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In the era of humanitarian crisis, young women continue to die in childbirth in Mali

Страны
Мали
Источники
BioMed Central
Дата публикации
Происхождение
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Pierre Coulibaly, Clémence Schantz, Brehima Traoré, Nanko S. Bagayoko, Abdoulaye Traoré, Fanny Chabrol & Oumar Guindo

Abstract

Maternal mortality occurs mostly in contexts of poverty and health system collapse. Mali has a very high maternal mortality rate and this extremely high mortality rate is due in part to longstanding constraints in maternal health services. The central region has been particularly affected by the humanitarian crisis in recent years, and maternal health has been aggravated by the conflict. Sominé Dolo Hospital is located in Mopti, central region. In the last decade, a high number of pregnant or delivering women have died in this hospital.

We conducted a retrospective and exhaustive study of maternal deaths occurring in Mopti hospital. Between 2007 and 2019, 420 women died, with an average of 32 deaths per year. The years 2014–2015 and the last 2 years have been particularly deadly, with 40 and 50 deaths in 2018 and 2019, respectively. The main causes were hypertensive disorders/eclampsia and haemorrhage. 80% of these women’s deaths were preventable. Two major explanations result in these maternal deaths in Sominé Dolo’s hospital: first, a lack of accessible and safe blood, and second, the absence of a reference and evacuation referral system, all of which are aggravated by security issues in and around Mopti.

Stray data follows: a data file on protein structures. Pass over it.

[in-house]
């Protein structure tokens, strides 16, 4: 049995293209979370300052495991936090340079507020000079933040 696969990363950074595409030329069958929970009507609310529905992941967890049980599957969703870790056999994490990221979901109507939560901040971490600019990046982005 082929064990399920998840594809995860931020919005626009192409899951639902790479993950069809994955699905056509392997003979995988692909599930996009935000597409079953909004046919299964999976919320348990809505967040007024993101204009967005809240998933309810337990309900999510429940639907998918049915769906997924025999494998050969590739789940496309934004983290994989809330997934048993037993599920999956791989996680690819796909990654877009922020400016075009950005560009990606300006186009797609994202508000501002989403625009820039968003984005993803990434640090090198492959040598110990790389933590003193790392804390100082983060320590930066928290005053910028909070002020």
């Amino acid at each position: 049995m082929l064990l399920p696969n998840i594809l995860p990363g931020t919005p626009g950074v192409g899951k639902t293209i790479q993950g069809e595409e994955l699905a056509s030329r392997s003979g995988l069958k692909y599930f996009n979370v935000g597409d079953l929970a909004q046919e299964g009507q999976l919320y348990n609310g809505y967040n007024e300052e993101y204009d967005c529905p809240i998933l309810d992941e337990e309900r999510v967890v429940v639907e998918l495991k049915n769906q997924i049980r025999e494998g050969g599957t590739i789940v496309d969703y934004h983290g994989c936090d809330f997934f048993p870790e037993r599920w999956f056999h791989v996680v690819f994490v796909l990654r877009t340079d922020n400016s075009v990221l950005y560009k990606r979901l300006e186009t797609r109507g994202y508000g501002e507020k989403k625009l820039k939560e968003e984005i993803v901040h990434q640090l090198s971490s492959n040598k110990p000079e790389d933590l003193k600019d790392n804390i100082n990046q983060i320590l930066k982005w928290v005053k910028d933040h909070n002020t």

Access to quality hospital care is in dire need in the Mopti region. There is an urgent need for a safe blood collection system and free of charge for pregnant women. We also strongly recommend that the referral/evacuation system be reinvigorated, and that universal health coverage be strengthened.

Background

Maternal mortality occurs mostly in contexts of poverty and health system collapse. In 2017, 295,000 women died in childbirth worldwide, 196,000 of them in sub-Saharan Africa. Mali has a very high maternal mortality rate (562 women dying per 100,000 live births), and this extremely high mortality rate is due in part to longstanding constraints in maternal health services. Even though there has been progress worldwide, including in Africa, we would like to communicate the alarming figures of our retrospective study of maternal deaths in Sominé Dolo Hospital in the Mopti region over the course of a decade. Most of these deaths occurred among young women and could have been avoided if the health system had been strengthened and the region stabilised.